final update: I bought the prototype from a shop; tried it out on both
sides of my Surly, and -- well -- HATED it. For the life of me, after
watching numerous videos and getting tips from the Xtracycle web site
and trying different tightnesses of the stem clamps, and no matter what I
did the thing just made my Surly wobbly as hell. Didn't matter if it
was loaded or empty, it was completely unwieldy to steer and even after a
week of trying to get used to it I still ran into stuff.
Talking to several folks who'd tried sidecars, the responses ran to
extremes: they either loved it or hated it and there really wasn't any
in-between. Looks like I was in the I-hate-it camp. So this morning I
put it up on craigslist. I got five responses within two hours (of
course I did; shops don't carry these much and Xtracycle seems not to always
have them on hand), and by dinner time I had sold it for my asking price to the first guy who
responded. He was firmly in the I-love-it category, and I wasn't out any money when it was over.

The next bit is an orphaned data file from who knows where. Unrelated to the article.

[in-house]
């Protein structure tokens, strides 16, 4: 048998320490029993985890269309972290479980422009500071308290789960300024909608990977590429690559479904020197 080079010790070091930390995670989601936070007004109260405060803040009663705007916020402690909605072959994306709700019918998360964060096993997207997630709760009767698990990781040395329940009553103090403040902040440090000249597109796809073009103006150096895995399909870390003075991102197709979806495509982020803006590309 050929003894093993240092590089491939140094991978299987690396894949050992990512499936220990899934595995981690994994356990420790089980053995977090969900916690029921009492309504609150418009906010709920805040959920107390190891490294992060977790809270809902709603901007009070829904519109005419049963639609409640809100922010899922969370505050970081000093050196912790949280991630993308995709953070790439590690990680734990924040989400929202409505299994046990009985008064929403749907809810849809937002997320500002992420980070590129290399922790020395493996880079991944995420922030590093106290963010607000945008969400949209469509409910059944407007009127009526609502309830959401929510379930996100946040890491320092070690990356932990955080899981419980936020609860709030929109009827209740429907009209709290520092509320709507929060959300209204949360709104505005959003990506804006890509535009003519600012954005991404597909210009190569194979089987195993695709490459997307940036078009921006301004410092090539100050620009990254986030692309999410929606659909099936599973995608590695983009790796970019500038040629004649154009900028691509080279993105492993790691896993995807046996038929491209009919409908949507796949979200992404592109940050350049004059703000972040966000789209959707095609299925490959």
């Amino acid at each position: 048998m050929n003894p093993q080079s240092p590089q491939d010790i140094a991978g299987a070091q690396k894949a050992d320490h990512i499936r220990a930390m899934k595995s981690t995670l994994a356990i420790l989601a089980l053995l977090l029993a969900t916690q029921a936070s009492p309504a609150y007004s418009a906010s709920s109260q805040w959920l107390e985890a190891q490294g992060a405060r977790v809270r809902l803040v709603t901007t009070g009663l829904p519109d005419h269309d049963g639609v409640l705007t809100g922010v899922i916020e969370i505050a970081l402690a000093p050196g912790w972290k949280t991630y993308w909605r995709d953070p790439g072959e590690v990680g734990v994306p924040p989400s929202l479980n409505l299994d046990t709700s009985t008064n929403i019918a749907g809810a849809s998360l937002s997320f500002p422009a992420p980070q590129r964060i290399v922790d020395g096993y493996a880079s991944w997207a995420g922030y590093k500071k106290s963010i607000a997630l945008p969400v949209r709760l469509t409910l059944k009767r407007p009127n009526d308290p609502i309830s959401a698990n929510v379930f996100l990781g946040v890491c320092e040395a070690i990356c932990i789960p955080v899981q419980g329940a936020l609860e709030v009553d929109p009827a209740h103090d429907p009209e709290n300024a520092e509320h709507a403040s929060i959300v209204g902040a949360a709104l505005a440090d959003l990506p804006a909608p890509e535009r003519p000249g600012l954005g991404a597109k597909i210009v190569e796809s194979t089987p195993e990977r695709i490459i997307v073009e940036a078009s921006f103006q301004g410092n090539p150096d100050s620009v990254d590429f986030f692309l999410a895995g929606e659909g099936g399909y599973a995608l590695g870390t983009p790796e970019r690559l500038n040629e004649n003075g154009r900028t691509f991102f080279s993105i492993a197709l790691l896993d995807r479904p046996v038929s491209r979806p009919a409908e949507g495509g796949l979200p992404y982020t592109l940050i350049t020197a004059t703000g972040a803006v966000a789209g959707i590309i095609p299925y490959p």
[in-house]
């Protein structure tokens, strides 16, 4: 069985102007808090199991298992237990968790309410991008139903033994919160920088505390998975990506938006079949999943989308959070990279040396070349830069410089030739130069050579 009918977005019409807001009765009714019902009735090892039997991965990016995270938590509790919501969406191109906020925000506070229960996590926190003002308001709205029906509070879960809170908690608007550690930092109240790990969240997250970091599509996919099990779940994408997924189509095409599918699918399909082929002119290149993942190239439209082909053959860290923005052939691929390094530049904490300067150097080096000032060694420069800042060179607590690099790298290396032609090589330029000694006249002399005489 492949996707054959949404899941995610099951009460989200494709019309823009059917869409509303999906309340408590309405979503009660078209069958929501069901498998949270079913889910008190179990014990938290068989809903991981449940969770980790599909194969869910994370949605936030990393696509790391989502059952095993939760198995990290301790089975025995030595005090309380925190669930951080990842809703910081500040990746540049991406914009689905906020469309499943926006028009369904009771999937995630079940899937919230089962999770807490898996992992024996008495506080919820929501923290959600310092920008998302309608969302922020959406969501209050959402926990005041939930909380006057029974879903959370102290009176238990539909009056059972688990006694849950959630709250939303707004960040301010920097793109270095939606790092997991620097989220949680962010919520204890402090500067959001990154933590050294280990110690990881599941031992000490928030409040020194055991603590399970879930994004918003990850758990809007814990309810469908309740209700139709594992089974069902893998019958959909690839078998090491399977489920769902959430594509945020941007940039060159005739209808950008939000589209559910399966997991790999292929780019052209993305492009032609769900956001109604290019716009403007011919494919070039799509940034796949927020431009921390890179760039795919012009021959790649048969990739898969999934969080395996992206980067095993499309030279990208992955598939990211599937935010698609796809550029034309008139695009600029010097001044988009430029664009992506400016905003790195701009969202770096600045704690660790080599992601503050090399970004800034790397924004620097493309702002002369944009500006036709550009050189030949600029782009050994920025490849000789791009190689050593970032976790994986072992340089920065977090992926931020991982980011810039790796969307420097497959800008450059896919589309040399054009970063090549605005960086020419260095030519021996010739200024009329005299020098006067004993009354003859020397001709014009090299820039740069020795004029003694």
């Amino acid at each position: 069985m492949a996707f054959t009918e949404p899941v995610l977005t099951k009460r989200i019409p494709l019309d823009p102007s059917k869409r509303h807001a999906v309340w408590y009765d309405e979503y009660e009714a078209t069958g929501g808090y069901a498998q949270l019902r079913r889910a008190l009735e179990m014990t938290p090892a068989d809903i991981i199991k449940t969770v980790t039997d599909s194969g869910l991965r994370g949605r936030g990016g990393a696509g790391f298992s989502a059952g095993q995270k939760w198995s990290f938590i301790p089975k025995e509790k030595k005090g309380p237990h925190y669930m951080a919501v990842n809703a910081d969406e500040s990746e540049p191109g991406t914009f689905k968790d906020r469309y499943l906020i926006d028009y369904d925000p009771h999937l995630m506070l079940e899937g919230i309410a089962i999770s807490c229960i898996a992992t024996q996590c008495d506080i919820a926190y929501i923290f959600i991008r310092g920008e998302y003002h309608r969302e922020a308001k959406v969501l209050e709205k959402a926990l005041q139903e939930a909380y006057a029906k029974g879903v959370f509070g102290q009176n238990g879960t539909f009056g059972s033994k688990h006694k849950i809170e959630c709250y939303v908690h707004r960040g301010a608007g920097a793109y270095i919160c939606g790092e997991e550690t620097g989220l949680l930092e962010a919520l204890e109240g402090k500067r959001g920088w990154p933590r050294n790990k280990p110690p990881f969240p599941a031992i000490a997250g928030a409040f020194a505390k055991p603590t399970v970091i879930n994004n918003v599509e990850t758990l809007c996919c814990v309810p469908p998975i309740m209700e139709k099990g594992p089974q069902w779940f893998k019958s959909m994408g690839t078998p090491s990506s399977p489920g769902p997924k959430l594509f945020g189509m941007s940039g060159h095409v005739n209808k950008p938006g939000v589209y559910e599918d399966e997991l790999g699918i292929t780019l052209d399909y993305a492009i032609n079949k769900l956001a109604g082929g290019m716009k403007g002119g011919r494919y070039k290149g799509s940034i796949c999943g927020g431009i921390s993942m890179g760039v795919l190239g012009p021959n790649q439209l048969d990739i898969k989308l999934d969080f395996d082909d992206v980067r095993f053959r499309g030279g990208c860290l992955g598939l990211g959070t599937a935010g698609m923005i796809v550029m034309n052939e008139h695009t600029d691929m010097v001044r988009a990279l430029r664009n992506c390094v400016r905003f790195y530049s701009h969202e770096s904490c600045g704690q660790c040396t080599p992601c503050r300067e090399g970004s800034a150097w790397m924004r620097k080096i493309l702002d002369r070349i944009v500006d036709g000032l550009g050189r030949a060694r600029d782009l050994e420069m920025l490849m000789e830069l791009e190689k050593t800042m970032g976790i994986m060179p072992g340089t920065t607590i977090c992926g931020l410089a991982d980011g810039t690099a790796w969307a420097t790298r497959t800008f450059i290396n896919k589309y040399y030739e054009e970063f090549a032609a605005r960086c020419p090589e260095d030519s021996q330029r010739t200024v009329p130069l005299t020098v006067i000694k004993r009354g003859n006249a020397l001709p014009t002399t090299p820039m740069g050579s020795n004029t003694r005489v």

I'll go back to using the Wideloaders and trying not to overload the bike. Probably the guitar and mic stand and cables will go on one side and the amp on the other side, or something like that. The other grand ide is to figure out a way to hook up a trailer to the back of the Surly, which will make for a stupid-long vehicle but might be worth a try for those rare, really big loads.
Bikelovejones lives the bicycle life in Portland, Oregon: car-free since 1990, she gets around town by a combination of bicycle and transit, occasionally towing her guitar to gigs with an old kiddie trailer. After two decades in the bicycle industry as a shop owner, mechanic and purchaser, she retired to pursue other creative projects. She still keeps a hand in bikey things by taking in repairs and tune-ups by appointment at her own tiny workshop; and by volunteering her mechanical services at bicycle races and citizen events like Sunday Parkways. Beth is also the driving force behind a little project called Refugee Bikes; she collects donated adult bikes and accessories, tunes them up and hands them off to an organization that helps newly-arrived refugees learn their way around Portland. If you live in PDX and want some experienced, very affordable mechanical love thrown at your bike -- or you want to help Beth's Refugee Bike Project keep moving along, drop a line here.